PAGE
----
On the head-spinning Asian property ride, certain countries seem to hit the highs more publicly than others. Singapore constantly sees its name in lights as a beacon of Asian wealth and residential extravagance, Hong Kong is always in the global Top 10 list when it comes to luxury property and record prices. More recently, Bangkok has edged itself into the big league with high-end brand names like St.Regis, Ritz Carlton and Waldorf Astoria entering the ultra luxe arena for those in search of the ultimate downtown pad.
How long these locations hold on to their luxury hotspot crown, however, is debatable. Indonesia is already a regional economic giant and Knight Frank’s Asian Residential review shows consistent property price growth in all segments of the market, which has been rising 3.6 percent annually. The average prices at the luxury end of the market are expected to grow by 5-10 percent in 2012, with luxury condominiums offering stable performance thanks to a limited existing supply and only a handful of luxury projects coming online in the next two years.
Then there’s the Philippines, more specifically Metro Manila. According to Colliers International, while the average GDP growth across the ASEAN countries has slowed to 4.8 percent from 6.9 percent, the Philippine economy managably grew 3.7 percent last year. Areas such as Makati, Rockwell and Bonifacio Global City have expanded upwards at breakneck speed, with developers like Century Properties, Ayala Land and Rockwell Corporation driving the luxury segment ever higher. When Trump Tower Manila officially broke ground last month, Donald Trump, Jr. was more than enthusiastic, saying that he wanted “to take the level of high-end real estate experience in Manila and the Philippines, a country that’s done so well as of late, to levels that have never been done there before.”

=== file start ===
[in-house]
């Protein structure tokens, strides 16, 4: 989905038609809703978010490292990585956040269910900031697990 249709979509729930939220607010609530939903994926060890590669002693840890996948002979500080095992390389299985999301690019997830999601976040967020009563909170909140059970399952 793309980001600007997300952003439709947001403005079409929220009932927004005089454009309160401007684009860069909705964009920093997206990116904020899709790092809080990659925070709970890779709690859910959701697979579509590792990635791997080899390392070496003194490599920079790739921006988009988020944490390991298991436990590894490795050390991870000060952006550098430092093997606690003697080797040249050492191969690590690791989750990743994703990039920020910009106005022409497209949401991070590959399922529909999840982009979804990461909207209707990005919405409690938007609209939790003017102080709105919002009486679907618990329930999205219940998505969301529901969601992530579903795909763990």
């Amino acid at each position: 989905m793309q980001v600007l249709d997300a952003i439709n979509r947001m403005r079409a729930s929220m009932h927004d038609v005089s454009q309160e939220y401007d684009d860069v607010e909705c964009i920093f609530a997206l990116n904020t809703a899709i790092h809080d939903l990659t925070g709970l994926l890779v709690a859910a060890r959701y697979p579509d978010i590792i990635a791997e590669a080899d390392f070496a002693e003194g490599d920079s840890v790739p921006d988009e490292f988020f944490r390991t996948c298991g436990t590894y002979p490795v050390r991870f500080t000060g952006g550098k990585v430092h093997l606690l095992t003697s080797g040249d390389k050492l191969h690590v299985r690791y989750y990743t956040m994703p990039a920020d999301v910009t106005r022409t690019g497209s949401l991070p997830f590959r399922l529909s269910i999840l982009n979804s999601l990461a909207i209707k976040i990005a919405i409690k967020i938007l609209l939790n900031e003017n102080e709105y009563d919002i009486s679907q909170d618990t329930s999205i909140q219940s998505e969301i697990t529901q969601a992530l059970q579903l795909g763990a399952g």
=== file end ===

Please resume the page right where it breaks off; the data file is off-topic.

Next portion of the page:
All this activity and growth is clearly positive news for regional luxury property investors, but the countries in question also need to take a long hard look at issues that may deter global investors. Ownership laws, investment security and transparency are all key qualities that places like Singapore and Hong Kong bring to the table, and these are crucial fundamentals for other countries looking to draw significant international investment at the luxury end of the market.
Foreigners are allowed to purchase a condominium unit in the Phillippines, but not land, yet Colliers research shows landed properties to be the most favoured lease option for expatriates in areas like Makati. Impending regulations in Indonesia may soon give foreigners the right to apply for the purchase of a Building Ownership Certificate (SKBG), effectively allowing for direct property purchases, However, this will also involve restrictions. Non-nationals will not be permitted to participate in resident associations, for example, and as is the case in Manila, the law will also restrict how many units can be owned by foreigners in a single building.
Other obstacles to foreign property investment include personal security issues and the comparative standard of urban lifestyle on offer in various Asian cities. Although Thailand also suffers from complex foreign ownership regulations; the country’s reputation for hospitality, safety and quality of life gives it the edge over many of its neighbours. Improved transport links, ever more sophisticated dining and retail options and clearly defined luxury enclaves all contribute to an investment friendly landscape that appeals to both domestic and foreign buyers.
Source: PropertyReport – 2012 Jul 18